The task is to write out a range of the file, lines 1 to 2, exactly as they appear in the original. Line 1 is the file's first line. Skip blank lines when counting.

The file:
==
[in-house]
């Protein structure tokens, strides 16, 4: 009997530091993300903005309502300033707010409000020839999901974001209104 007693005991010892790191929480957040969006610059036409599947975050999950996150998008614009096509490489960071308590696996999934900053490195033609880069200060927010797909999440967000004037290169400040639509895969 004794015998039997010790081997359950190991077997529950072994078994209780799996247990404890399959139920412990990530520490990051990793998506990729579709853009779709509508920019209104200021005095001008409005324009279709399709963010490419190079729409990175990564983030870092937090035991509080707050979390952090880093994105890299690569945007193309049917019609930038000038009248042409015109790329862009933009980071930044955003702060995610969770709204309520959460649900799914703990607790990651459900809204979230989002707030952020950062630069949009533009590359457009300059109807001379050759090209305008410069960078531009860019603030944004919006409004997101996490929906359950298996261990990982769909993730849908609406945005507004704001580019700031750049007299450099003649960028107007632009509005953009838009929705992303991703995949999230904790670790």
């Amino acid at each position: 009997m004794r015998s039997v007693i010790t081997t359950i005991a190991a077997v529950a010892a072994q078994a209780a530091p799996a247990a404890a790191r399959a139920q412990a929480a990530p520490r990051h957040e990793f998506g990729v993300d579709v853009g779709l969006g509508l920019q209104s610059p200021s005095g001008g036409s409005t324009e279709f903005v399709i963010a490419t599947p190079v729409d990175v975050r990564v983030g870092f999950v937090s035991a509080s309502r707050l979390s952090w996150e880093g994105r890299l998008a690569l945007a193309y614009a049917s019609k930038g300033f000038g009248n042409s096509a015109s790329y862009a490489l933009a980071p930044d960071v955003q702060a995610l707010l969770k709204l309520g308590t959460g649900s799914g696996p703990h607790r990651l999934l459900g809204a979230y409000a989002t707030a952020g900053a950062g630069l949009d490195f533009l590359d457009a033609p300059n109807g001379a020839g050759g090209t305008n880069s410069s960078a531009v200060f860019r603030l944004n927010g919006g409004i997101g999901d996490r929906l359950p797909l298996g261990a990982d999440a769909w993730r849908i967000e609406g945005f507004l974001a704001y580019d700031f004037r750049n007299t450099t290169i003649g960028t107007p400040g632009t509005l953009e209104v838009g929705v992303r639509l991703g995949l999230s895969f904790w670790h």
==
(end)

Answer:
[in-house]
């Protein structure tokens, strides 16, 4: 009997530091993300903005309502300033707010409000020839999901974001209104 007693005991010892790191929480957040969006610059036409599947975050999950996150998008614009096509490489960071308590696996999934900053490195033609880069200060927010797909999440967000004037290169400040639509895969 004794015998039997010790081997359950190991077997529950072994078994209780799996247990404890399959139920412990990530520490990051990793998506990729579709853009779709509508920019209104200021005095001008409005324009279709399709963010490419190079729409990175990564983030870092937090035991509080707050979390952090880093994105890299690569945007193309049917019609930038000038009248042409015109790329862009933009980071930044955003702060995610969770709204309520959460649900799914703990607790990651459900809204979230989002707030952020950062630069949009533009590359457009300059109807001379050759090209305008410069960078531009860019603030944004919006409004997101996490929906359950298996261990990982769909993730849908609406945005507004704001580019700031750049007299450099003649960028107007632009509005953009838009929705992303991703995949999230904790670790």